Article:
Our first cache was behind Sun Studio a Memphis Landmark. Sun Studio was opened by rock pioneer Sam Phillips at 706 Union Avenue in Memphis, Tennessee, on January 3, 1950. It was originally called Memphis Recording Service, sharing the same building with the Sun Records label business. Reputedly the first rock-and-roll single, Jackie Brenston and his Delta Cats' "Rocket 88" was recorded there in 1951 with song composer Ike Turner on keyboards, leading the studio to claim status as the birthplace of rock & roll. Blues and R&B artists like Howlin' Wolf, Junior Parker, Little Milton, B.B. King, James Cotton, Rufus Thomas, and Rosco Gordon recorded there in the early 1950s.
Rock-and-roll, country music, and rockabilly artists, including unknowns recording demos and others like Johnny Cash, Elvis Presley, Carl Perkins, Roy Orbison, Charlie Feathers, Ray Harris, Warren Smith, Charlie Rich, and Jerry Lee Lewis, signed to the Sun Records label recorded there throughout the latter 1950s until the studio outgrew its Union Avenue location. Sam Phillips opened the larger Sam C. Phillips Recording Studio, better known as Phillips Recording, in 1959 to take the place of the older facility. Since Sam had invested in the Holiday Inn Hotel chain earlier, he also recorded artist starting in 1963 on the label Holiday Inn Records for Kemmons Wilson.
In 1969, Sam Phillips sold the label to Shelby Singleton, and there was no recording-related or label-related activity again in the building until the September 1985 Class of '55 recording sessions with Carl Perkins, Roy Orbison, Jerry Lee Lewis, and Johnny Cash, produced by Chips Moman.
In 1957, Bill Justis recorded his Grammy Hall of Fame song "Raunchy" for Sam Phillips and worked as a musical director at Sun Records.
In 1987, the original building housing the Sun Records label and Memphis Recording Service was reopened by Gary Hardy as "Sun Studio," a recording label and tourist attraction that has attracted many notable artists, such as U2, Def Leppard, Bonnie Raitt, and Ringo Starr.
In May 2009, Canadian blues artist JW-Jones recorded with blues legend Hubert Sumlin, Larry Taylor and Richard Innes for his 2010 release at the studio. In July 2009, John Mellencamp recorded nine songs for his album No Better than This at the studio. Wes Paul and his group The Wes Paul Band are recording their album at Sun this forthcoming May.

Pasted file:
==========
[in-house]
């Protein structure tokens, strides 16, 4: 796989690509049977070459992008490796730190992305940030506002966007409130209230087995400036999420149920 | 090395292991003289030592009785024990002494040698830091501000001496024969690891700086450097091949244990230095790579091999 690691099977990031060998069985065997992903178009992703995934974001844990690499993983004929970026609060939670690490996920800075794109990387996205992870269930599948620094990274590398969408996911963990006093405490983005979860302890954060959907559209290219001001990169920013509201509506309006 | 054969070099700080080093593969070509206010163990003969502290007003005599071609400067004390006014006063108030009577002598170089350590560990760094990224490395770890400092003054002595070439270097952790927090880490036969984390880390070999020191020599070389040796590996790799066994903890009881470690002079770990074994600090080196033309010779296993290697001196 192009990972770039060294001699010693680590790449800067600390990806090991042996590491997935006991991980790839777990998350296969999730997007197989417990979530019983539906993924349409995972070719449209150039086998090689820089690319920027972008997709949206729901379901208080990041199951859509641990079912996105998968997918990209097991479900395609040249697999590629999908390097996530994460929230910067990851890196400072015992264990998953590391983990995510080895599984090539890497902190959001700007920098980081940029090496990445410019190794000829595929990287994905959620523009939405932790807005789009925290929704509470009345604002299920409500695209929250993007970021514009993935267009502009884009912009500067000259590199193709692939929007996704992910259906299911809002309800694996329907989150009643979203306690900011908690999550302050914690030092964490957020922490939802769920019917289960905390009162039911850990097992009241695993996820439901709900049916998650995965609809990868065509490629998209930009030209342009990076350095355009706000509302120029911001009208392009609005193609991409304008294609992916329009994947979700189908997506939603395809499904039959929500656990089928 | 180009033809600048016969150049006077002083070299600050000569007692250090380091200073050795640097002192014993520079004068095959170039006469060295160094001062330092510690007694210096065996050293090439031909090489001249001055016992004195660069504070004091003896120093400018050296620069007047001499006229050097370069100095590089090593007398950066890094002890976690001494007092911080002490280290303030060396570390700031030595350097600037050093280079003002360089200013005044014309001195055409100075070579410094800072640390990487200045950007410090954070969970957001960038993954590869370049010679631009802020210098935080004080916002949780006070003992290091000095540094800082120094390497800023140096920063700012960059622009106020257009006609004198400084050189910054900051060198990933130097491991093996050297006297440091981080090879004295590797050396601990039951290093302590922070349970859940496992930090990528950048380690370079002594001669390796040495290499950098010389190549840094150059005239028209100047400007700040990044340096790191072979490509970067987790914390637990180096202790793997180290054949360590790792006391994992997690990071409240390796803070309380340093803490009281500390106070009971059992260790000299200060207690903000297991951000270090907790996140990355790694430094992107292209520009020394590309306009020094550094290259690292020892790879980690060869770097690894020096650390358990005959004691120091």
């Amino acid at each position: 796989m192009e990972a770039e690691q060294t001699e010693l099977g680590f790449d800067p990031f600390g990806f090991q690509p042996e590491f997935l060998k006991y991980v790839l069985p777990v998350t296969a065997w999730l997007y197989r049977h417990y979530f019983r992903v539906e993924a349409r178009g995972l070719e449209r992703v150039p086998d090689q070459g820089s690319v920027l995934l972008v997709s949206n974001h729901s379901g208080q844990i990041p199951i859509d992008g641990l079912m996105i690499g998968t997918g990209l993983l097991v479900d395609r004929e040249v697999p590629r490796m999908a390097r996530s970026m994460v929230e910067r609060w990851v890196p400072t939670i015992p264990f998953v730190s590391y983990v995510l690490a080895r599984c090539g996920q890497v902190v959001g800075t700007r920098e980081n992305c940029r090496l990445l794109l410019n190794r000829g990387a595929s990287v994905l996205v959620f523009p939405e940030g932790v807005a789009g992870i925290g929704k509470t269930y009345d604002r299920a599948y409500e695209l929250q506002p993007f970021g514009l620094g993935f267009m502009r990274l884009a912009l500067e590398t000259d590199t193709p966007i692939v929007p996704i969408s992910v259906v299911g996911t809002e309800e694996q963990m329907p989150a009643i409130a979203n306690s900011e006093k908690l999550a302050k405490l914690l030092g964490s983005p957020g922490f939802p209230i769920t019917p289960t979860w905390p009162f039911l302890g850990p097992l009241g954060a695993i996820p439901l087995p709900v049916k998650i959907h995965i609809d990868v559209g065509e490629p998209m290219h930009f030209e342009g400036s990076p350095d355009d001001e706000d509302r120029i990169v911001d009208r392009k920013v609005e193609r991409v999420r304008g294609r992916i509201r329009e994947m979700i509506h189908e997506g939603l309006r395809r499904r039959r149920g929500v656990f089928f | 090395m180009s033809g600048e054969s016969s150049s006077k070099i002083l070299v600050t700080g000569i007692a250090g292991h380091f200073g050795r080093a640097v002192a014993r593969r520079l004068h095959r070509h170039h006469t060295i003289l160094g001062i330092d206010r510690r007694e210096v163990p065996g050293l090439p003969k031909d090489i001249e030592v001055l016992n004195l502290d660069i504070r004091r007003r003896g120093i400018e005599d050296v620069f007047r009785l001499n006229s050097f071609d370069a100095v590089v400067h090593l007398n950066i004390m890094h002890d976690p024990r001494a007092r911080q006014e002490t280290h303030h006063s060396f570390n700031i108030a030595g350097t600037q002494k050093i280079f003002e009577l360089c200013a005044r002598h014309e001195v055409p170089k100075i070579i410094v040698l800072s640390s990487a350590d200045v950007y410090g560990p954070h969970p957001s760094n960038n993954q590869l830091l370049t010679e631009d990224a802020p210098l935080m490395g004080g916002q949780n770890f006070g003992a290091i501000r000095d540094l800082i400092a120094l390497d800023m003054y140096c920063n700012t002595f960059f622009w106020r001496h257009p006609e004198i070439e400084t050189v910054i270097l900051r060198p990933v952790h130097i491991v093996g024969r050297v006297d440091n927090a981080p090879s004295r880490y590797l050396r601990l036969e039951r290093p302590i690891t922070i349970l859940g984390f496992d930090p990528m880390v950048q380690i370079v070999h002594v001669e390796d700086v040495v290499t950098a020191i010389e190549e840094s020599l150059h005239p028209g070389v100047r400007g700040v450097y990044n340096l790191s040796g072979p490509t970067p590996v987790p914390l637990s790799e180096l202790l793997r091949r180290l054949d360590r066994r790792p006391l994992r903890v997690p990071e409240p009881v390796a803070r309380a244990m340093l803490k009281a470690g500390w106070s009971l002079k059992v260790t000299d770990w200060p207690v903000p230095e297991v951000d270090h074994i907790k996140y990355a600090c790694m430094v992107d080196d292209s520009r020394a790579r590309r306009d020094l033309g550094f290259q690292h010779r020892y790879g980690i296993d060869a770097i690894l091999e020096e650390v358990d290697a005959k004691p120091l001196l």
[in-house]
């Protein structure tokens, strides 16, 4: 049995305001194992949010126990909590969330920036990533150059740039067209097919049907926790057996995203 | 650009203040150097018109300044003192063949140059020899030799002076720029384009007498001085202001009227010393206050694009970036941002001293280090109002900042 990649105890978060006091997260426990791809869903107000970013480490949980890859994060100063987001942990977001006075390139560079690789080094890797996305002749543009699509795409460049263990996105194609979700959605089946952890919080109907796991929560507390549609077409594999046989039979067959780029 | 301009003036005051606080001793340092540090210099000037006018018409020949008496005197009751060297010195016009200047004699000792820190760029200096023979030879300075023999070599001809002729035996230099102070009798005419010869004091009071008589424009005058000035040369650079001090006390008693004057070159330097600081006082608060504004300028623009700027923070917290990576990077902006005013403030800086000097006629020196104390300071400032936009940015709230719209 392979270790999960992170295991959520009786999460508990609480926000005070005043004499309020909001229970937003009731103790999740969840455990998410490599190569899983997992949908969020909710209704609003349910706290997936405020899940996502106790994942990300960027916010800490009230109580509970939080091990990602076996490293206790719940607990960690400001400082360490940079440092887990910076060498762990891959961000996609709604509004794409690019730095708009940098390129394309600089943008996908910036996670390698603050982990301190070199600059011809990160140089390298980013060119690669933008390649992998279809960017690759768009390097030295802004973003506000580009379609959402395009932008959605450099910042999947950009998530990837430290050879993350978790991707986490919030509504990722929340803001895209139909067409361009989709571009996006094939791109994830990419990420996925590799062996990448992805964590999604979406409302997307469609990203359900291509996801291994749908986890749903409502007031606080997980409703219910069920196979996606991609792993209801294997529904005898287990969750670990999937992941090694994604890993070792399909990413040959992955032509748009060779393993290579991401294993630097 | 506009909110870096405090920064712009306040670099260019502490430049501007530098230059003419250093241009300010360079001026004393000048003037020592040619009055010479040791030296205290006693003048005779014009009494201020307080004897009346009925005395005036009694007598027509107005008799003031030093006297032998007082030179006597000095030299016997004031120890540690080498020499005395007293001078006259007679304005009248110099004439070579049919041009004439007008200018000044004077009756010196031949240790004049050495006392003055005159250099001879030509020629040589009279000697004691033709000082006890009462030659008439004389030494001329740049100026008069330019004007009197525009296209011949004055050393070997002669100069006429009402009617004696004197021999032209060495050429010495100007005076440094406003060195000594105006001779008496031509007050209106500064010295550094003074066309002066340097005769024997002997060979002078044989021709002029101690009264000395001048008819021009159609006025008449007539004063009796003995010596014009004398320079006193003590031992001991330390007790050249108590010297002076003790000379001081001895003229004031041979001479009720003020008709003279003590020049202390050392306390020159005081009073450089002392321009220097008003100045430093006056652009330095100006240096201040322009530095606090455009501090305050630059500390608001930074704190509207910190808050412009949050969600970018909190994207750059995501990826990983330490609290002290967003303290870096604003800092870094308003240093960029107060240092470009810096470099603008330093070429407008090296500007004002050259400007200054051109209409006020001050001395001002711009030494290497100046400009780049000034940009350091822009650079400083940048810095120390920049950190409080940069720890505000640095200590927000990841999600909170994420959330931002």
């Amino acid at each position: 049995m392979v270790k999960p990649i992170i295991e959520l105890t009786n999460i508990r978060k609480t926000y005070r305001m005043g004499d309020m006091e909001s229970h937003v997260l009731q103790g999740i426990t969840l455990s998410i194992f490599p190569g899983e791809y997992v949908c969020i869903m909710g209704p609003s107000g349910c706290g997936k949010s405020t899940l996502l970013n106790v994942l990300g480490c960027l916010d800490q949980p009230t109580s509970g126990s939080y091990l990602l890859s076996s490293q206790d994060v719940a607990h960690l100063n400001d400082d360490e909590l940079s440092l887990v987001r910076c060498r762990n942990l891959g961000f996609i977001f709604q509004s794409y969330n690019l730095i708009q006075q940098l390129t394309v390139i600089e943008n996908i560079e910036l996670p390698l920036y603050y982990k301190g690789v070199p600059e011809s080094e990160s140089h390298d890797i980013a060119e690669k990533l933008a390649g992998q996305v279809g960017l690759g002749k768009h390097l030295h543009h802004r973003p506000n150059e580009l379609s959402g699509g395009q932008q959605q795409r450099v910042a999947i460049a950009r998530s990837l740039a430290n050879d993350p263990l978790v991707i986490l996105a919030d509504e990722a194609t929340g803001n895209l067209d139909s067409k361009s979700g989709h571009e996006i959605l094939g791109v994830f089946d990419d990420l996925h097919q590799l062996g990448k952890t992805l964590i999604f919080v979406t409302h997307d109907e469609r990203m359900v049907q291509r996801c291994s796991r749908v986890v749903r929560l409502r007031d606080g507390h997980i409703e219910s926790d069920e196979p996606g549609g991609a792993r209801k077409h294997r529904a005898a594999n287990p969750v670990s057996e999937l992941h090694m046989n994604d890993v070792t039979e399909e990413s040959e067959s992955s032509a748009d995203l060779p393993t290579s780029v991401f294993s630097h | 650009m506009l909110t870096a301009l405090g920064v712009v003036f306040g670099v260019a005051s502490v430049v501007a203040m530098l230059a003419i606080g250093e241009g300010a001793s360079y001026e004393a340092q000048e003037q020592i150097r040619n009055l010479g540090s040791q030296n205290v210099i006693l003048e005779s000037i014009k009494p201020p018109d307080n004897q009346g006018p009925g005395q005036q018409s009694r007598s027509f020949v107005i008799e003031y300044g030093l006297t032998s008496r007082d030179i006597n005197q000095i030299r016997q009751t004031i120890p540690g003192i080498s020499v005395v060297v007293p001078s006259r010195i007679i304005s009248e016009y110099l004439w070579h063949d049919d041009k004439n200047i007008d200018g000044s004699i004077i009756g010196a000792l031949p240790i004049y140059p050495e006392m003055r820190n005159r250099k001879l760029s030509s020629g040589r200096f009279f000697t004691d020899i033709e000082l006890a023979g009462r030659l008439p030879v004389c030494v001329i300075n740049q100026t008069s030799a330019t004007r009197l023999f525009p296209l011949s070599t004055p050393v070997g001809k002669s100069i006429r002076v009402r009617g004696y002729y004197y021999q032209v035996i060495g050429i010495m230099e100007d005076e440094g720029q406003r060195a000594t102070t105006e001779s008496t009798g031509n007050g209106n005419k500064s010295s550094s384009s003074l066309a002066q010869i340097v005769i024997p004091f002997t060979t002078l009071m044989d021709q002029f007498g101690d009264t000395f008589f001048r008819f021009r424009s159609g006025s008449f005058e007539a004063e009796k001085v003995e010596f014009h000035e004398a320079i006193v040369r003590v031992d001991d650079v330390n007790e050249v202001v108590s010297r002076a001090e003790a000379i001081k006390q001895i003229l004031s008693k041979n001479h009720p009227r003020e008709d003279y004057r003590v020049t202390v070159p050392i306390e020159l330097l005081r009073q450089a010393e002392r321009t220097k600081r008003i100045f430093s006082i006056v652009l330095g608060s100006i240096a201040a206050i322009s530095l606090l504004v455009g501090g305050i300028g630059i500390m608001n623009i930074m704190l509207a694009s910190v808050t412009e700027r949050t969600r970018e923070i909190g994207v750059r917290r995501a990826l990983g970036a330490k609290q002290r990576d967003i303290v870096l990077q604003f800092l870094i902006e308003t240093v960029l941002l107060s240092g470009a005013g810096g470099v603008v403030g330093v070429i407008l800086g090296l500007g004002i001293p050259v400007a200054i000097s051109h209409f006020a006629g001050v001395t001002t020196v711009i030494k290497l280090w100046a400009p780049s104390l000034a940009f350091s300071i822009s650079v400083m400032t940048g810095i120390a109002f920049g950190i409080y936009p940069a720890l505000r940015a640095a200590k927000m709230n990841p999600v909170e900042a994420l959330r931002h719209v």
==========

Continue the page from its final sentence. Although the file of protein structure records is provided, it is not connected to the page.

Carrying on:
We went but didn't take the tour of the studio but did get some coffee and a danish and bought a couple of souvenirs.
Next cache was at the Magevney House. The Magevney House is a historic residence on 198 Adams Avenue in Memphis, Tennessee, USA. It is located in the Victorian Village of Memphis. It is one of the oldest residences remaining in Memphis.
n the 1830s, the Magevney House was built by Eugene Magevney as a clapboard cottage. Eugene Magevney was born in Ireland in 1798, immigrated to the United States in 1828 and settled in Memphis in 1833. He was a pioneer teacher and civic leader and died in 1875.
During the late 1830s and early 1840s, three important events in Memphis religious history took place in the cottage. In 1839, the first Catholic mass in Memphis was celebrated in the house. In 1840, the first Catholic marriage in Memphis was officiated at the residence. And in 1841, the first Catholic baptism was performed in Memphis at the Magevney homestead.
In 1941, the family of Eugene Magevney gave the property to the City of Memphis.
In 1973, the Magevney House was listed in the National Register of Historic Places.